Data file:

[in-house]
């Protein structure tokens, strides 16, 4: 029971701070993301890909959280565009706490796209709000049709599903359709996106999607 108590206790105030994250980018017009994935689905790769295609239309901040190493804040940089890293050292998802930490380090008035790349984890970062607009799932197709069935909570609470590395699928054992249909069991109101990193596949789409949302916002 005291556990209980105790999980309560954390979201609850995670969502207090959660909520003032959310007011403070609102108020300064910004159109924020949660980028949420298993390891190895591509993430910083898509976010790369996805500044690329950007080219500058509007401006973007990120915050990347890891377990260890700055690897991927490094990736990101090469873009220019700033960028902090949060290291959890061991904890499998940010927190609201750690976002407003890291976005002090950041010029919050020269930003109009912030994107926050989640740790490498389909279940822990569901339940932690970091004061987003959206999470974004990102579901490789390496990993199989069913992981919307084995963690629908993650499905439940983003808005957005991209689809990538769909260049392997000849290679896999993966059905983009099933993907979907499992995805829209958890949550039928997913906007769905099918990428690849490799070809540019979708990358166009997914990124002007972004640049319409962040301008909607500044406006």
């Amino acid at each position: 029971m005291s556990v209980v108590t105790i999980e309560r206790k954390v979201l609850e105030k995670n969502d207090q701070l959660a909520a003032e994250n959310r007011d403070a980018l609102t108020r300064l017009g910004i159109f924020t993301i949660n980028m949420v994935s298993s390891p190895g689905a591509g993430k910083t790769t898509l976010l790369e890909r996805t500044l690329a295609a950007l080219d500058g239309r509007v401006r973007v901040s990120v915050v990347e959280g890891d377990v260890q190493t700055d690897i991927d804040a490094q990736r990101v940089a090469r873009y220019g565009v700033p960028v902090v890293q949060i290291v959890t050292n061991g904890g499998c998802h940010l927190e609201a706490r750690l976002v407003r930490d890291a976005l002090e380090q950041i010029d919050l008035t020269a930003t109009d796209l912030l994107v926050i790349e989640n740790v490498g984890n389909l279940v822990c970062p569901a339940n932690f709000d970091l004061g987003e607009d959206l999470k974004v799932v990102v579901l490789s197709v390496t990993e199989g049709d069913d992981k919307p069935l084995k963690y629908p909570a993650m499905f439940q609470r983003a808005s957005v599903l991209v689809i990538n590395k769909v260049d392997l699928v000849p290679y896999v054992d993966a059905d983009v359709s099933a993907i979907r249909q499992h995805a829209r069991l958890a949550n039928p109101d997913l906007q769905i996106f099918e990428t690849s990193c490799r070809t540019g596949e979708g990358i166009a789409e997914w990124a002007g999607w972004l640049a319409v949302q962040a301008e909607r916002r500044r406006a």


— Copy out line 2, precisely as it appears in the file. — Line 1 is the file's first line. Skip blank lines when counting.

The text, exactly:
């Protein structure tokens, strides 16, 4: 029971701070993301890909959280565009706490796209709000049709599903359709996106999607 108590206790105030994250980018017009994935689905790769295609239309901040190493804040940089890293050292998802930490380090008035790349984890970062607009799932197709069935909570609470590395699928054992249909069991109101990193596949789409949302916002 005291556990209980105790999980309560954390979201609850995670969502207090959660909520003032959310007011403070609102108020300064910004159109924020949660980028949420298993390891190895591509993430910083898509976010790369996805500044690329950007080219500058509007401006973007990120915050990347890891377990260890700055690897991927490094990736990101090469873009220019700033960028902090949060290291959890061991904890499998940010927190609201750690976002407003890291976005002090950041010029919050020269930003109009912030994107926050989640740790490498389909279940822990569901339940932690970091004061987003959206999470974004990102579901490789390496990993199989069913992981919307084995963690629908993650499905439940983003808005957005991209689809990538769909260049392997000849290679896999993966059905983009099933993907979907499992995805829209958890949550039928997913906007769905099918990428690849490799070809540019979708990358166009997914990124002007972004640049319409962040301008909607500044406006």